Perhaps the Guerreros of Santos Laguna weren’t the only ones guilty of peeking ahead to this week regional competition.

No team was in better form than Toluca going into the weekend, undefeated in six matches with just one goal conceded in the Clausura before Sunday’s 3-2 loss at Necaxa. Plus, Toluca has a big match ahead this Sunday at famed Club America.

Still, this represents huge opportunity for Toluca, based in Mexico’s eighth largest city. A club from Mexico will definitely be in the Champions League final, given the bracket breakdown. A place in the FIFA Club World Cup would certainly be a grand day for Toluca and its popular midfielder Sinha, who has appeared 49 times for Mexico.

Monterrey is mid-pack in its Clausura grouping. But Chilean striker Humberto Suazo and inform setup man Dario Carreño can certainly make a difference. Suazo has five goals in seven matches this year, although the Chilean injured his shoulder against Tigres on Saturday and could miss Monterrey’s next two games.

Saprissa (Costa Rica) vs. Olimpia (Honduras)

First leg: 8 p.m. Thursday, Olimpia at Saprissa

Second leg: 8 p.m., March 3, Saprissa at Olimpia

These are the power brokers of their respective countries, so it’s odd that both have fallen on some hard times lately in domestic play. The Costa Rican giants didn’t even qualify for their country’s playoffs last year, although they did successfully negotiate Champions League group play.

Olimpia has won just once in its last five in the Honduran Primera division going into Monday’s match with rival Marathon.

Meanwhile, Saprissa’s Mexican manager Juan Manuel Alvarez made things sound downright dire when he told a Honduran newspaper that his team is lacking even the simplest of elements at the moment. Still, Champions League offers an escape hatch of sorts for both clubs; the winner here faces an MLS side in March that could be distracted by its league season, which opens about the same time.

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Tickets prices soar for Champions League final

LONDON (AP)—Going to the Champions League final will cost almost twice as much as two years ago for some fans.

For the May 28 final at Wembley Stadium in London, a category three ticket will cost ?175 ($ 235) compared with ?90 ($ 120) in 2009. The same ticket in Madrid last year to see Inter Milan beat Bayern Munich cost ?155.

The price of the second-most expensive ticket has risen by around 85 percent from ?140 in 2009 to ?260. Category one tickets, which will cost ?350, have risen ?50 for each of the last two finals.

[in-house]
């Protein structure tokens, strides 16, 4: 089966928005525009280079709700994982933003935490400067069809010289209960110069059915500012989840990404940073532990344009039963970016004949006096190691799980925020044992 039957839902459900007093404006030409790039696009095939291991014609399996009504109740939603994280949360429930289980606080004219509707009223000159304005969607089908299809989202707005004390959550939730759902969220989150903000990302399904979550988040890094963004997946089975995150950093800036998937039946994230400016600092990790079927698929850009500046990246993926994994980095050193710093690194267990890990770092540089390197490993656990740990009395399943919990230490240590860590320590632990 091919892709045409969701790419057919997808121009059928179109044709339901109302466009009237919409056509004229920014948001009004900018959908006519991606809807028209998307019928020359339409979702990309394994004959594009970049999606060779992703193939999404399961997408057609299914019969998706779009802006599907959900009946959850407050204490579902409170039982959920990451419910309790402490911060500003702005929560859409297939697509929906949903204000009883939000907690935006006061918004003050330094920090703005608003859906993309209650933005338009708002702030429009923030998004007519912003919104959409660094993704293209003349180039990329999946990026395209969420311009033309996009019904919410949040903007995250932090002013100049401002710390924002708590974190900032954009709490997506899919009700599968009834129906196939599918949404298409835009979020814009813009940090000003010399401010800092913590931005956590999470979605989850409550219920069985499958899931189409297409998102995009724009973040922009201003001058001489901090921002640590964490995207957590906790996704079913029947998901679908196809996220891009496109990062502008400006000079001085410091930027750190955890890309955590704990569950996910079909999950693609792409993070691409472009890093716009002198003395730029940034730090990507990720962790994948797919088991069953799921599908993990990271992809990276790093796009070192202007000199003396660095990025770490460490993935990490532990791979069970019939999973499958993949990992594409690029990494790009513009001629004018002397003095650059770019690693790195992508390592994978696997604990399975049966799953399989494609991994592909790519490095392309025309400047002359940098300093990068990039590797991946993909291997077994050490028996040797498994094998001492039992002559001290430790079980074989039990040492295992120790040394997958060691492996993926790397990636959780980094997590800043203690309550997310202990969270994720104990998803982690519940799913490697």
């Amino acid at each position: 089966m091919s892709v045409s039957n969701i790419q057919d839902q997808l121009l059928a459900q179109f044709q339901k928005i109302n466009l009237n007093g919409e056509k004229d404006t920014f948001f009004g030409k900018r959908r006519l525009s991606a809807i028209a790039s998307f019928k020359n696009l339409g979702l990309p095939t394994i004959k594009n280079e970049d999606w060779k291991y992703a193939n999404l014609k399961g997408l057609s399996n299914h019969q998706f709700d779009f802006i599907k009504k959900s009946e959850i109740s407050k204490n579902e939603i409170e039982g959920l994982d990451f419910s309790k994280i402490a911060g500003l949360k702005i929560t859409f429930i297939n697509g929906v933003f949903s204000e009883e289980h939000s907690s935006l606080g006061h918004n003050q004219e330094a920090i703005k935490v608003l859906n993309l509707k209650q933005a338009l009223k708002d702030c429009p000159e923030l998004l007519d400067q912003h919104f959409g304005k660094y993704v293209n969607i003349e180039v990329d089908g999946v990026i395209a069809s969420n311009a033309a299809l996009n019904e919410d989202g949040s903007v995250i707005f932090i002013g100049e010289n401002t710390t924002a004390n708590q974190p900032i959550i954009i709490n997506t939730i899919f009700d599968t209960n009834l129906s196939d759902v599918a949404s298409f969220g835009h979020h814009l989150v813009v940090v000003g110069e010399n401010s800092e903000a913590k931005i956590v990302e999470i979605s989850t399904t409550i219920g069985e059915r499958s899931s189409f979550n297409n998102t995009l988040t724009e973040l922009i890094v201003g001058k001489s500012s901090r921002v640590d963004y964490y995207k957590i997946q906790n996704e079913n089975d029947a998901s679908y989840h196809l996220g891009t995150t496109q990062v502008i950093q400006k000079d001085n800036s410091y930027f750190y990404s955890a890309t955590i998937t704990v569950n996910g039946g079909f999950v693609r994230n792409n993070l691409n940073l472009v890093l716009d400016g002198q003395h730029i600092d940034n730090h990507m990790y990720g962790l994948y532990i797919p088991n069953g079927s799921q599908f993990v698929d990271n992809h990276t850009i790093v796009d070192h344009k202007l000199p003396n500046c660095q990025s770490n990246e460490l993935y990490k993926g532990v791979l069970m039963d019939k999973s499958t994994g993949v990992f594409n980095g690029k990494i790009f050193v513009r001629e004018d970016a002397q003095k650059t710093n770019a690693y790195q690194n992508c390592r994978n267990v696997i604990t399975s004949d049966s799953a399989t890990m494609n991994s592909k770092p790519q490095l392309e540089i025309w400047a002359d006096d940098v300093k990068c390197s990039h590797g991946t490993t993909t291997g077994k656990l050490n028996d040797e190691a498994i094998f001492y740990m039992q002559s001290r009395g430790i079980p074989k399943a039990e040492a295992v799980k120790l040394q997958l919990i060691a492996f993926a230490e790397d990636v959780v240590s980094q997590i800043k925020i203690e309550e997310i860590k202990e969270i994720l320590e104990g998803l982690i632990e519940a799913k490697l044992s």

On top of buying the ticket, fans will also have to pay an administration fee of ?31 ($ 40) for sales within Europe.

“This is the market price,” UEFA competitions director Giorgio Marchetti said at the ticket launch in London. “Do you think we would have trouble filling Wembley if the prices were higher? You think it would be different?

“We try to strike a balance between the interest of the supporters and the interest of the event. Why should we price the tickets lower than what we think is a fair level?”

UEFA expect income from the Champions League final to reach ?16.7 million, compared with ?11.5 million last year.

“The prices are based on the type of event and when you compare it to other events we don’t think that the Champions League final is overpriced,” Marchetti said. “We do not want to squeeze every single penny out of the market. We have to benchmark this event against other comparable events, like for example the final of the Euros and the World Cup.

“Last year there was already a significant increase compared to the previous editions but it’s nothing to do with being in London and it is still priced below comparable events.”

Each of the Champions League finalists receive 25,000 tickets after 11,000 have been on open sale from Feb. 24 to March 18.

The cheapest seats, which are sold only by the finalists, are ?95, compared with ?90 in 2010 and ?70 in Rome in 2009.

UEFA president Michel Platini has moved European club football’s biggest final from Wednesdays to Saturdays to attract more younger fans.

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Champions League rolling blog

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UEFA.com’s reporting team bring you all the latest from tonight’s games and the build-up to Wednesday’s matches direct from the venues while you can have your say on the action.
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Champions League resumes with tasty last-16 games